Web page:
Saturday, February 28, 2009

Private Arrangements, by Sherry Thomas


Donna told me that if I read this book, I would not be disappointed. She was correct. Sherry Thomas is a new author to me, and I'm glad I picked up Donna's tip from the Quickie she posted.

Private Arrangements is the story of Gigi Rowland, a wealthy industrialist's daughter,  and Camden Saybrook, destitute heir to a dukedom and the cousin of Gigi's recently dead husband to be. When they meet, it is love at first sight for Gigi, but Camden is in love with someone else. Gigi decides that what Camden wants doesn't matter and she does something to clear the way for him to marry her.  When Camden finds out the truth, hours before his wedding to Gigi, he decides to go forward with it anyway.  He then wreaks revenge on her so completely that they spend the next decade on different continents with totally separate lives, despite Gigi's desperate attempts to make things right between them.

The story, on the surface, is about two people who are so selfish and immature, that they sabotage what could be a happy marriage for the sake of pride and revenge. However, it's really about two people who are so in love, yet so hurt by the other's actions, that they can't find their way past the now (and then as well) insignificant thing that drove them apart in the first place.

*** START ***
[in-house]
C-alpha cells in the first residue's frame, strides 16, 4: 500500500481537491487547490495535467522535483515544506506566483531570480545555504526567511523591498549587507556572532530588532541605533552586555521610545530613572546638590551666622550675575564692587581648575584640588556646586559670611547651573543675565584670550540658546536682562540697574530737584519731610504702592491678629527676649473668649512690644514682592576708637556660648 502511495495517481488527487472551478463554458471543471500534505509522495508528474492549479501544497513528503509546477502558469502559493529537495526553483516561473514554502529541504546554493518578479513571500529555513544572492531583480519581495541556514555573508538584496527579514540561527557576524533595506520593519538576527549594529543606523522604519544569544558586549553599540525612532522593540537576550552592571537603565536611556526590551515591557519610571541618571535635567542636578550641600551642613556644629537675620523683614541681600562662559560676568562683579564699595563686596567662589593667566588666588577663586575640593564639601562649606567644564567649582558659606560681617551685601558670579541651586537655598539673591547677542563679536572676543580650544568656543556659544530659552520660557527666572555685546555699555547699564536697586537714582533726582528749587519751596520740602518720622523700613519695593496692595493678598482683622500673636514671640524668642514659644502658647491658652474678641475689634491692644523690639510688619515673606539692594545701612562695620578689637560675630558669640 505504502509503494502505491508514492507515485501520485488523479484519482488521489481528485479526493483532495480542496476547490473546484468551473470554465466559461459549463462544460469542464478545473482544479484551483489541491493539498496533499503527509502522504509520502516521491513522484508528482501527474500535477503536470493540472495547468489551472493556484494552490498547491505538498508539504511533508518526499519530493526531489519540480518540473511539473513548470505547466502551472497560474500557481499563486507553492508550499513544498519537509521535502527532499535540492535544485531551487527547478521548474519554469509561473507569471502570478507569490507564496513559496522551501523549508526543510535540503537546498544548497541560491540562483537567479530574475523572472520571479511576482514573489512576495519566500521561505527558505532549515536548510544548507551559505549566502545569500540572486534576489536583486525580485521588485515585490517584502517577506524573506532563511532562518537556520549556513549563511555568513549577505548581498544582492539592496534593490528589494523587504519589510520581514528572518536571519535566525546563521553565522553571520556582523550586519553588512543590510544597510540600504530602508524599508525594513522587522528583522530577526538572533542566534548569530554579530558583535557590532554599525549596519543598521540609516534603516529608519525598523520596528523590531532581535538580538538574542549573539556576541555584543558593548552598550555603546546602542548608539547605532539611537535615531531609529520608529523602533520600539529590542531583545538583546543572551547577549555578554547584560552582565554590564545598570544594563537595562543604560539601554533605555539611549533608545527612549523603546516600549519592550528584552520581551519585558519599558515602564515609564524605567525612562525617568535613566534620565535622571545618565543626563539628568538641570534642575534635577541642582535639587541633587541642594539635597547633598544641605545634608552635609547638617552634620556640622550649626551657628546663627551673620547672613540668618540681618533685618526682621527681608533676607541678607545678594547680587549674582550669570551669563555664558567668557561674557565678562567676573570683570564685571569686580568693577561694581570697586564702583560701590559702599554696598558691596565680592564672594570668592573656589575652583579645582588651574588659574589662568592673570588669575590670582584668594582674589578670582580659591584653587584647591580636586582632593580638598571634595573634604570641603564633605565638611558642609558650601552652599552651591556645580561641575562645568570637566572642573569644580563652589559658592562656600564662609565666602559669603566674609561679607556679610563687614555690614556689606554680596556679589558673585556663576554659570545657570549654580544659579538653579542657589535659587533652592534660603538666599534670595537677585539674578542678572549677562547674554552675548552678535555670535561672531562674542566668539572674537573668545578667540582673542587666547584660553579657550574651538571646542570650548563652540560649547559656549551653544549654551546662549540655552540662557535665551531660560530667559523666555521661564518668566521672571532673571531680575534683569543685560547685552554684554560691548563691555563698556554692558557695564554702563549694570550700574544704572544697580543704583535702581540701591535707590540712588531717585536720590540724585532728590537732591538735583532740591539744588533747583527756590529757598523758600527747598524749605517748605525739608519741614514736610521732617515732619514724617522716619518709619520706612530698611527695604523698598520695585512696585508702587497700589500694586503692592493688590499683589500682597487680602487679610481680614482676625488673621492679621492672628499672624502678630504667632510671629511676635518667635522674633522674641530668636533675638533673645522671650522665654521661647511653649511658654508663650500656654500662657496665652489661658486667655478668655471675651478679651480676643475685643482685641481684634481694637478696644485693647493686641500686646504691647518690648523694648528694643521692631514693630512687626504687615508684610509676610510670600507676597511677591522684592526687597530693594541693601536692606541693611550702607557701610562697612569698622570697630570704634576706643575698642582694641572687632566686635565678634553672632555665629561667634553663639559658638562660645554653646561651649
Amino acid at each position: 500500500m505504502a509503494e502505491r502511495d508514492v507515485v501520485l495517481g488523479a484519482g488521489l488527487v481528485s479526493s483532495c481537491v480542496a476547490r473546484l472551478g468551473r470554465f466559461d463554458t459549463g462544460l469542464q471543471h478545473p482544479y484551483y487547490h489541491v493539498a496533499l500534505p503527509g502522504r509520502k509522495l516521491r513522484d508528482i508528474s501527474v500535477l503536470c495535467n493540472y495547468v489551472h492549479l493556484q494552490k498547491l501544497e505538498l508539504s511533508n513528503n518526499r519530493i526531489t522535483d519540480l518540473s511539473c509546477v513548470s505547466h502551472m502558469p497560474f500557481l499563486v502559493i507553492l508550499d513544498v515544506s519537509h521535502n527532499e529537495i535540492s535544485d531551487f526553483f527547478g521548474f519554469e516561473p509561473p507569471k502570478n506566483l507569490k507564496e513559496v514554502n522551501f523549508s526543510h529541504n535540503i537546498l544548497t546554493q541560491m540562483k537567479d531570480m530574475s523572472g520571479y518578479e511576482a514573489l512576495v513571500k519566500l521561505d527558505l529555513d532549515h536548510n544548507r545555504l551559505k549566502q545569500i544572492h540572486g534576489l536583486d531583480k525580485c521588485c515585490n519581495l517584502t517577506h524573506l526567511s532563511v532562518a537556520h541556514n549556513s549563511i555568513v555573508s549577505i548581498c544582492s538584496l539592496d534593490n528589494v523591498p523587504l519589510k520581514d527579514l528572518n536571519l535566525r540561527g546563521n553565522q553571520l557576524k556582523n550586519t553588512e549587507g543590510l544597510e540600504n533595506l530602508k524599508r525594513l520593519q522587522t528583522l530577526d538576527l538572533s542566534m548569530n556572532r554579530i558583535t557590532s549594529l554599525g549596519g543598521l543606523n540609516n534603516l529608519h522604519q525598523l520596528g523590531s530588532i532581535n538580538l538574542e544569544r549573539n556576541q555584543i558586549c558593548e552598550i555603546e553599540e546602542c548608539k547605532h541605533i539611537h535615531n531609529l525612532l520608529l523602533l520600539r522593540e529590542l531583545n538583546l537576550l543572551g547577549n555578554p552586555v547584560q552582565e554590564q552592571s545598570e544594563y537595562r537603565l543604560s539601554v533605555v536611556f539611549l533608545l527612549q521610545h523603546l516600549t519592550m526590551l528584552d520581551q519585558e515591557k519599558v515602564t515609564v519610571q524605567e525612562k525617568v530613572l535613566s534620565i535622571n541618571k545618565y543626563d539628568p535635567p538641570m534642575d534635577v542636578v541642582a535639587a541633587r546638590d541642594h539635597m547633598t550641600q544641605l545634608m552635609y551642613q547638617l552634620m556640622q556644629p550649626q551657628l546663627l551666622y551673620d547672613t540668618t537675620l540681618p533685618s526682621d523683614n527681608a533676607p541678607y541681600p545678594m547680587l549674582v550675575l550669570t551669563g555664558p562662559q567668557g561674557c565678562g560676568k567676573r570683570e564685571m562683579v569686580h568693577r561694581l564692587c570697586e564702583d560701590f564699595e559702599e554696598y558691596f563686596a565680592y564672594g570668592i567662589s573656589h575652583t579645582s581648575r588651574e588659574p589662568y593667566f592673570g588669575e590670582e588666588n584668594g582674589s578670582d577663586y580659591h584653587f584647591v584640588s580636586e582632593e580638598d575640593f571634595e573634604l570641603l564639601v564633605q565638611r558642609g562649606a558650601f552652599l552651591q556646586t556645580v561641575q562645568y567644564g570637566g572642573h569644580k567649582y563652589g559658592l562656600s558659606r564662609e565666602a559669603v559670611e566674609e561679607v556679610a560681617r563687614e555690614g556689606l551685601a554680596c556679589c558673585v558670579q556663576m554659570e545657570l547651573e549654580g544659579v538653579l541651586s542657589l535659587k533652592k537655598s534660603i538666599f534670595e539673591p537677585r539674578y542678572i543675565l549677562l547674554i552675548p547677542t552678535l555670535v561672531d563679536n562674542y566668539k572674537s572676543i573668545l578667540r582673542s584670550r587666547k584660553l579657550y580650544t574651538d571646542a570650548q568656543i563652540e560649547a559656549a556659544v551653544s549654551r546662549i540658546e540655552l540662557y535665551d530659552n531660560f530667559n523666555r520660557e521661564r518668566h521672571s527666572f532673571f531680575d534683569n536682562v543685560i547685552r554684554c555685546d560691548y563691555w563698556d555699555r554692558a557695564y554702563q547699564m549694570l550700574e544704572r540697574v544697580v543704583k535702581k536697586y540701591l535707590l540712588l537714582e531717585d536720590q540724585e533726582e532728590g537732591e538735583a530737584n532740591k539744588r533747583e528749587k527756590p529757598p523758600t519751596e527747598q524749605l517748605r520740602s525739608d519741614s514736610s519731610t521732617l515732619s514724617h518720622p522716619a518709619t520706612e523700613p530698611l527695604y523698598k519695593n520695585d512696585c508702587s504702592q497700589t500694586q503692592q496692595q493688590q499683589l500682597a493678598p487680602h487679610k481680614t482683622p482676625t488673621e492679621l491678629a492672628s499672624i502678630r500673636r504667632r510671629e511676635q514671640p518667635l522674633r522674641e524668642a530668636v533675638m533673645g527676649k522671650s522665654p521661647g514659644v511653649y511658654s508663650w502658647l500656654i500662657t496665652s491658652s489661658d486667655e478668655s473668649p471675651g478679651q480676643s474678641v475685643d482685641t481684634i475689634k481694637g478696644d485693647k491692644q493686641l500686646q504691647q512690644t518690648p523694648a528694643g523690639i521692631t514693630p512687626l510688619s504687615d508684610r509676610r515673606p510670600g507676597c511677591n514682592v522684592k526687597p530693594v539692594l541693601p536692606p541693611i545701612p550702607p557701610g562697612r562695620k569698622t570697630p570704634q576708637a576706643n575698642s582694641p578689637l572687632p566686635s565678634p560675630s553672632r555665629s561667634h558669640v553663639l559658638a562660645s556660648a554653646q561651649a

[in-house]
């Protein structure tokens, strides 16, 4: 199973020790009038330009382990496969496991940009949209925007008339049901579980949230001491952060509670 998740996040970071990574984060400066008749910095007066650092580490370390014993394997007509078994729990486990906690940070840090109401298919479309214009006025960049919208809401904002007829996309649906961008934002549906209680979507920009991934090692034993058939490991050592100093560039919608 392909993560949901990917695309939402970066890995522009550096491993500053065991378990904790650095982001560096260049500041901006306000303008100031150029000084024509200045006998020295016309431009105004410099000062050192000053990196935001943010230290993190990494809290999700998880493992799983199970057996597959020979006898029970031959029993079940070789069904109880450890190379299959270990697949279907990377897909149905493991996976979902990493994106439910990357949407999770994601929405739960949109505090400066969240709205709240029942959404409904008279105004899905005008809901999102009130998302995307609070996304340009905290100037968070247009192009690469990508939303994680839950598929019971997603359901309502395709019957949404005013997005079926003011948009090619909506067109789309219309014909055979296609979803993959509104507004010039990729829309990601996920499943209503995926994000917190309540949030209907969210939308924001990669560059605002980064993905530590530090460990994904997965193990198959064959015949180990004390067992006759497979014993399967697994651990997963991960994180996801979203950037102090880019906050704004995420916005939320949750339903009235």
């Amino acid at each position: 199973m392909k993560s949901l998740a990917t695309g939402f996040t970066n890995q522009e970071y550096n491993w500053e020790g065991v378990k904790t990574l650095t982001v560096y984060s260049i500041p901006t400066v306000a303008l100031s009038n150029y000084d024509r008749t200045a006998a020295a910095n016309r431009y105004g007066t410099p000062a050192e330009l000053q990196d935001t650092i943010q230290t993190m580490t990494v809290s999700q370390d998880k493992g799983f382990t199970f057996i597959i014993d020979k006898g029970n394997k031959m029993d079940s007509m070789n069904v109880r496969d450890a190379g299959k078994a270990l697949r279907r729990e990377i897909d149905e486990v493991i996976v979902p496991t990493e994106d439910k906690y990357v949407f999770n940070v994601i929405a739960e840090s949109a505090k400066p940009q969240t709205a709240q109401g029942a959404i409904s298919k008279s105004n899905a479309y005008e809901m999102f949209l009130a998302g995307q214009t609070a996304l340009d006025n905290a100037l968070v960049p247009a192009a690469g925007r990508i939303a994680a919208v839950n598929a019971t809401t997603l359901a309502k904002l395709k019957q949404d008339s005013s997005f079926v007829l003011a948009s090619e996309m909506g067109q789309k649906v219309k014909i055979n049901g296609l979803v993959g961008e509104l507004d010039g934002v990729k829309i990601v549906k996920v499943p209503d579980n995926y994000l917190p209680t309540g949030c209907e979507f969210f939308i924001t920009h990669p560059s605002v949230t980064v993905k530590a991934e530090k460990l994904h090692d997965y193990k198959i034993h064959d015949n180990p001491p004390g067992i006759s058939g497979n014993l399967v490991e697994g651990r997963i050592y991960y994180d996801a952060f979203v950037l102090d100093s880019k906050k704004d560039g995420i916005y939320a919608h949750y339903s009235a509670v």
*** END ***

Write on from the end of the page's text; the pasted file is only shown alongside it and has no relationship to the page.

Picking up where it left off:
When Gigi demands a divorce after 10 years of this non-marriage, Camden returns to England with one final request that sets in motion the path their futures will take, and Sherry Thomas does not make this path easy nor quick, to our delight.

We also meet Gigi's mother, Victoria Rowland and the Duke of Perrin, a neighbor and acquaintance she's known for 30 years. This secondary story line is a good counterpoint to the main one. It explains the complex relationship between Gigi and her mother, and Camden and his mother-in-law. And it's nice to see some older protagonists have their own romance in a romance novel.

Interestingly enough, I started out not particularly liking any of the characters, but the book is so well-written that I had no compunction about finishing it.  By the middle of the story, I was firmly in Gigi's corner, hoping that Camden had grown up enough to see that what he thought was the basis of his original argument was not important after all, and too much time had been wasted already.

Sherry Thomas set this book in the late 1800's over a period of 11 years, and uses flashbacks to tell the story. I like this period of time in a novel. There are enough modern conveniences, like reliable trans-Atlantic crossings, convenient train transportation and big cities across the pond (New York City in this case), to make the story move quickly, and make it infintely more interesting. I'm looking forward to reading Ms. Thomas' next novel, Delicious, which I'm told by a reliable source, is also very, very good.